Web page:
St. Edward’s archivist gives tips on archival research for faculty and students


Nina Martinez

Travis Williams (center) is the only archivist for Munday Library. Williams oversees the Archives and Special Collections section of the library.

March 2 sparked Research Week at St. Edward’s, a time for faculty to expand on their research, learn new ways of going about research and showcase their own published work.

While it is often overlooked, the archive section at St. Edward’s serves as a big part of research. Located in the Munday Library, St. Edward’s is home to many archives and older published works. Librarians and archivists Austin-wide often work together to pinpoint the best references for students, faculty and everyone in between. 

Overseeing these archives is Travis Williams, the Archive and Special Collections Librarian for Munday Library. On Mar. 6, Williams hosted an “Intro to Archival Research” presentation and discussion in the Tocker Reading Room. Williams administered and answered all questions from those who attended.  

The discussion revolved around the current services and collections offered to students and faculty to assist with their research. The collections are easily accessible through the Munday Library website, or by appointment which can be made online, with meetings held in the Tocker Reading Room (room 113). 

With a wide range to search through, the Archives and Special Collections sector offers  three repositories: University Archives, Moreau Province Archives as well as a collection of manuscripts. Collections range from the Alumni Newsletters, a syllabi and senior thesis collection, and the university fact book. Collections like the Aldelbert’s Brewery Collection are offered in digital and print form, as well as physical artifacts. 

While some professors use the archives for their own research, others are trying to figure out how to digitize and archive their own findings to make it more accessible for students. “To do such, one must apply for a grant,” Williams said.

A bigger part of the conversation was the issue of older texts which include now-offensive terms to certain communities. Nicole Oglesby, the Public Services and Outreach Librarian at the Munday Library, asked, “On the histories of queers and women and how they’re not recorded correctly, in a social justice space, what are we doing to overcome those challenges?”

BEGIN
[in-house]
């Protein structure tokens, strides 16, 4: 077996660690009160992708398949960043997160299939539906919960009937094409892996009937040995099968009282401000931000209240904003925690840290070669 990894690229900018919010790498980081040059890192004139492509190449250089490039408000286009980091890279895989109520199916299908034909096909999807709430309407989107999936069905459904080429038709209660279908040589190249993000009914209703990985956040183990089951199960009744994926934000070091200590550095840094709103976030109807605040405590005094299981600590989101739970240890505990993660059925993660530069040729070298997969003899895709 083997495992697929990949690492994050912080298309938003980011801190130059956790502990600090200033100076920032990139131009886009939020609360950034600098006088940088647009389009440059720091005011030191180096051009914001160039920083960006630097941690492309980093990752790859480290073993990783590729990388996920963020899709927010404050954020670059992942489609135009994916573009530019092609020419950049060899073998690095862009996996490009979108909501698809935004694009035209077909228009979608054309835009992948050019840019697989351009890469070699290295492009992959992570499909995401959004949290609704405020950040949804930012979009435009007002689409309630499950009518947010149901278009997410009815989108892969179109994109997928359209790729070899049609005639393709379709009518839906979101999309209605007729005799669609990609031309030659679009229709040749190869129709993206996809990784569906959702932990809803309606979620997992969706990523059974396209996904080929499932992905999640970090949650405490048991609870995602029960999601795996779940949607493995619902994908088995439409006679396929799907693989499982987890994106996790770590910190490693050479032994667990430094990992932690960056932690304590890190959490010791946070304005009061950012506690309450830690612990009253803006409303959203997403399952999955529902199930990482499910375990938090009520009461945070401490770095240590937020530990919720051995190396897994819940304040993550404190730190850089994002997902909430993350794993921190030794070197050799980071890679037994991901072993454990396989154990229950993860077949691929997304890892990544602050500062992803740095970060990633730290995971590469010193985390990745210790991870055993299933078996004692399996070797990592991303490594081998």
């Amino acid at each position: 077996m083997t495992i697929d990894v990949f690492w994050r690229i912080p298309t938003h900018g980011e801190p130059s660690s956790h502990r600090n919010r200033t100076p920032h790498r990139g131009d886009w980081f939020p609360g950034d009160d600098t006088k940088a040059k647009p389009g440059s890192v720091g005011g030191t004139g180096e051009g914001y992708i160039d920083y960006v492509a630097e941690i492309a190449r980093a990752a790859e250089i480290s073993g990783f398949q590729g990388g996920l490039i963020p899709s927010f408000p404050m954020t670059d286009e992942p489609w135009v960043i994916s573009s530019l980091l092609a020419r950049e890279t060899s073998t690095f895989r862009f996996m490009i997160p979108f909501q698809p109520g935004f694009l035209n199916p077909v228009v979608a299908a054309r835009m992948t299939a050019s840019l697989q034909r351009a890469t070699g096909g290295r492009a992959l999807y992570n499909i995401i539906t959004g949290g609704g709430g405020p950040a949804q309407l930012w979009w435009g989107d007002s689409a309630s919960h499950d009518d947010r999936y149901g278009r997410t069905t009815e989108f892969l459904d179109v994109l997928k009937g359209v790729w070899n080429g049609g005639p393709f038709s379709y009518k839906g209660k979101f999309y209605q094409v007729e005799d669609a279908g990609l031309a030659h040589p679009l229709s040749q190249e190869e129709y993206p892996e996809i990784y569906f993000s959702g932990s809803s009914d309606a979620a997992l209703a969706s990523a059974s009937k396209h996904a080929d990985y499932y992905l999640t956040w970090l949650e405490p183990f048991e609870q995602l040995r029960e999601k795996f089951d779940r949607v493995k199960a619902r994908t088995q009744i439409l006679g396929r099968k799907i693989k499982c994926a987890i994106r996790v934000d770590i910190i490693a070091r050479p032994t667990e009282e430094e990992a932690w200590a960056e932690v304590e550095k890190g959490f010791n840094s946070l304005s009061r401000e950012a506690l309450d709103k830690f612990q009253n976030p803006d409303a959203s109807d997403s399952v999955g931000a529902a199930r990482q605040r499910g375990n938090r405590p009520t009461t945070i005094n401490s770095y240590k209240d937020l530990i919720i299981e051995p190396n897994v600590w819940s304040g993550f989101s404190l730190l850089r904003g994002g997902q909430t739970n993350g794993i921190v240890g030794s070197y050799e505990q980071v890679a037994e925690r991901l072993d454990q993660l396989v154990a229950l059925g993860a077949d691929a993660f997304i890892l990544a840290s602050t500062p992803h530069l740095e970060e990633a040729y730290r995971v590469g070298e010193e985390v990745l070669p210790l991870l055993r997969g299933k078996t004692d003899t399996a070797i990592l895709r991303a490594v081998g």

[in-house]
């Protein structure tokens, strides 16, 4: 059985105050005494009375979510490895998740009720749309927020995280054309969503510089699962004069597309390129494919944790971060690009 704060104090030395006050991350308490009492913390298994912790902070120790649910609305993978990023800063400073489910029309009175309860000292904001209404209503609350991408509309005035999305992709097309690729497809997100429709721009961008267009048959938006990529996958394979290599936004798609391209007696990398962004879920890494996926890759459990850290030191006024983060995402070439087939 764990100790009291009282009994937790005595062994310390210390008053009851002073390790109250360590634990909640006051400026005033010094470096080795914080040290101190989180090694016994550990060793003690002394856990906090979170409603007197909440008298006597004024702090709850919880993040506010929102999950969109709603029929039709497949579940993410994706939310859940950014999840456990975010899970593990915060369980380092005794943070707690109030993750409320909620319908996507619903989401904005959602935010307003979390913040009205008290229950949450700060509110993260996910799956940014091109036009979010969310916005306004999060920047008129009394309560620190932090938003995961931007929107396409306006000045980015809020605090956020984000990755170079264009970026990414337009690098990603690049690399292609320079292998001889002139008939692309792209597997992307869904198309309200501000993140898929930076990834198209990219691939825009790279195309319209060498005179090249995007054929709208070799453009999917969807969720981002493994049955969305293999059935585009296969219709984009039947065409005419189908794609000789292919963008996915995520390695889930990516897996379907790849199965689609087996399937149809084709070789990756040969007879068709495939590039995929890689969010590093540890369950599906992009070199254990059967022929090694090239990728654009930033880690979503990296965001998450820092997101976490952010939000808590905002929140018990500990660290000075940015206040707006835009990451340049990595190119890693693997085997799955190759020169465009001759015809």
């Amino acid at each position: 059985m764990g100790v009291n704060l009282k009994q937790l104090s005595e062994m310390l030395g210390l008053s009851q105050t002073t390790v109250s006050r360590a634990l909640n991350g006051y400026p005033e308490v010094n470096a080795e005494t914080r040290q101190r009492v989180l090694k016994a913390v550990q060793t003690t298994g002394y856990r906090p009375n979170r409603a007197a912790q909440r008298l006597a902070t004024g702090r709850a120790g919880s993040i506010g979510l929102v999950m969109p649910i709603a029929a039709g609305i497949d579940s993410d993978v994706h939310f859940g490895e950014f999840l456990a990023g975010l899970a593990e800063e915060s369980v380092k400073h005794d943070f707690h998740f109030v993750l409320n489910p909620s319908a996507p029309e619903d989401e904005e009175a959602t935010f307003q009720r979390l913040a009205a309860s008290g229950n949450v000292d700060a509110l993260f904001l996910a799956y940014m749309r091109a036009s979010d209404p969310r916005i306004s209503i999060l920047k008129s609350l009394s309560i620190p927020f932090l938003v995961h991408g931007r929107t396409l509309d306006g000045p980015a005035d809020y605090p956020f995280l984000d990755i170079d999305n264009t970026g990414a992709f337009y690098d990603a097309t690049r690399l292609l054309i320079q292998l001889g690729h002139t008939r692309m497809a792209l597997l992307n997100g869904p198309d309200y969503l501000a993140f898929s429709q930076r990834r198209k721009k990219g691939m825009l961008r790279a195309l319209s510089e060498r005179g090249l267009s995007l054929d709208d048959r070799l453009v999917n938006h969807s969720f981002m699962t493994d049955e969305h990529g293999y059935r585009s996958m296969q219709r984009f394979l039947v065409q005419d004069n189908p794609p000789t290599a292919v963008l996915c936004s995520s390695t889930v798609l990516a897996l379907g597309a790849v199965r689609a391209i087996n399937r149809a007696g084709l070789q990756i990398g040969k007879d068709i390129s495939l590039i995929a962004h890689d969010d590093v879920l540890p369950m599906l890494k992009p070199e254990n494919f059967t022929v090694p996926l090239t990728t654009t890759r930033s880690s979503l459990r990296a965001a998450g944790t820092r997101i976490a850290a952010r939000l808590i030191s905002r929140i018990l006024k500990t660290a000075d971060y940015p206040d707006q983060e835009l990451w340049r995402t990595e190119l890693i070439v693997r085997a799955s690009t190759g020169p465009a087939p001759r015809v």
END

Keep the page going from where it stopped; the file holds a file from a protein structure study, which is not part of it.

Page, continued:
Williams responded saying, “That’s an issue, and I think it’s great we’re now talking about it and making sure those organizations are being represented correctly in archives.”

According to Williams, another challenge affecting research archives is some content being under-described or completely hidden. “Every archive is understaffed, underfunded, making it hard to tease out the societal and cultural changes of those archives,” Williams explained. Simply changing the subject terms can be a step forward in resolving that problem. The Library of Congress is the first to successfully attempt this by changing offensive terms.

Like many students who do not know the next step when following their  interest, Williams shared his own experience with his interest in film. He was told about a film panel during an interview in relation to archival studies. His interest eventually landed him a spot on the panel, led by a man from Princeton University.

Williams offered guidance in the archival system for students like Murphy Chen, who is from China and interested in Chinese culture and cross-continental research. 

Chen asked Williams, “What do you suggest for students wanting to be a pioneer of something [undiscovered]?” “Talk to as many people as you can and find mentors who have done similar research,” Williams said.